Abigail Christena Abbott married John Jenson, who was born in Utah, and their child was Bundy’s mother, Bodel Jenson, who married David A. Bundy from Arizona and lived in Mt. Trumbull (Bundyville), Arizona until at least 1940. Their son, Cliven Bundy, was born in Bundyville, Arizona in 1946. They all moved to their present location in Bunkerville, Nevada after they bought the 160 acres in 1948 and built the ranch in 1951.

It is the typically complex genealogy of western settlers, but it demonstrates that there was no continuous line of family births and habitation in Bunkerville/Mesquite from Cliven Bundy to the few ancestors who settled the area.

Ranching History

Cliven Bundy

Cliven Bundy’s family has been grazing cattle on public land since 1954, but it was only after 1993 that Bundy stopped paying the token grazing fees and the BLM revoked his permit. Since that time, Cliven Bundy has been a scofflaw, using public resources without either permission or payment. He considers himself civilly disobedient.

Grazing fees are assessed per “animal unit month” or AUM, based on the amount of forage needed to sustain one cow and her calf, one horse, or five sheep or goats for a month. The grazing fee for 2014, based on market conditions, is $1.35 per AUM – the lowest it can be set under federal law.

For most of the past three decades, BLM has charged $1.35 per animal unit month (AUM). That covers only a fraction of BLM’s costs in managing the program. In 2009, for instance, it covered less than one-quarter. The BLM fee is also well below the grazing fees charged by the private sector. As of 2004 (the last time the Government Accountability Office looked into this), private businesses charged in the range of $8 to $23 AUM – the equivalent, after inflation, of $10 to $29 today. State governments charge more, too: In 2004, state grazing fees ranged from $1.35 to $80 AUM, or the equivalent of $1.69 to $100 today.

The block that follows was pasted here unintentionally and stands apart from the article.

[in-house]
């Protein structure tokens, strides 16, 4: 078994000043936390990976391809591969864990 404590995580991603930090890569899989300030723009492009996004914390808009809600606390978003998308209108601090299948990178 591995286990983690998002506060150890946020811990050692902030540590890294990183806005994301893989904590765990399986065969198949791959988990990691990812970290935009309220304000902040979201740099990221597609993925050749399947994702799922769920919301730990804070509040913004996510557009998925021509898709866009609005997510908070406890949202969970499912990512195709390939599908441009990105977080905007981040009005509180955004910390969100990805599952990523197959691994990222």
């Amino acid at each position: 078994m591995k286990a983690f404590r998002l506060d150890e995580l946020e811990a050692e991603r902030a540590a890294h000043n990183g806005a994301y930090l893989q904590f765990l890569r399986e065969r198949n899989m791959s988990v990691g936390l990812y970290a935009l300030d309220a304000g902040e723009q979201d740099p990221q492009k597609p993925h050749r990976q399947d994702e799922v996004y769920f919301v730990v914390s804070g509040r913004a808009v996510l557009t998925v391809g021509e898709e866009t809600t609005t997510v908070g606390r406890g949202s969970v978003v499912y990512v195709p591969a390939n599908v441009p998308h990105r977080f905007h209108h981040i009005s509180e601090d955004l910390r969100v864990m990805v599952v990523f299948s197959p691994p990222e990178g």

The Nevada Cattlemen’s Association, like Bundy, complains about “federal regulations [that] have infringed on … public land grazing rights and the multiple use management principle”. But, unlike Bundy, the Association says “However, in accordance with the rule of law, we must use the system set forth in our Constitution to change those laws and regulations… Nevada Cattlemen’s Association does not condone actions that are outside the law in which citizens take the law into their own hands… Nevada Cattlemen’s Association does not feel it is our place to interfere in the process of adjudication in this matter. Additionally, NCA believes the matter is between Mr. Bundy and the Federal Courts.”

Bundy says he recognizes only state and county authority, not Washington’s. But the Nevada State Constitution acknowledges the authority of the federal government, stating that “the Paramount Allegiance of every citizen is due to the Federal Government in the exercise of all its Constitutional powers as the same have been or may be defined by the Supreme Court of the United States…”

Regarding the 85% of Nevada that is federal land, the state constitution says: “The people inhabiting said territory do agree and declare, that they forever disclaim all right and title to the unappropriated public lands lying within said territory, and that the same shall be and remain at the sole and entire disposition of the United States.”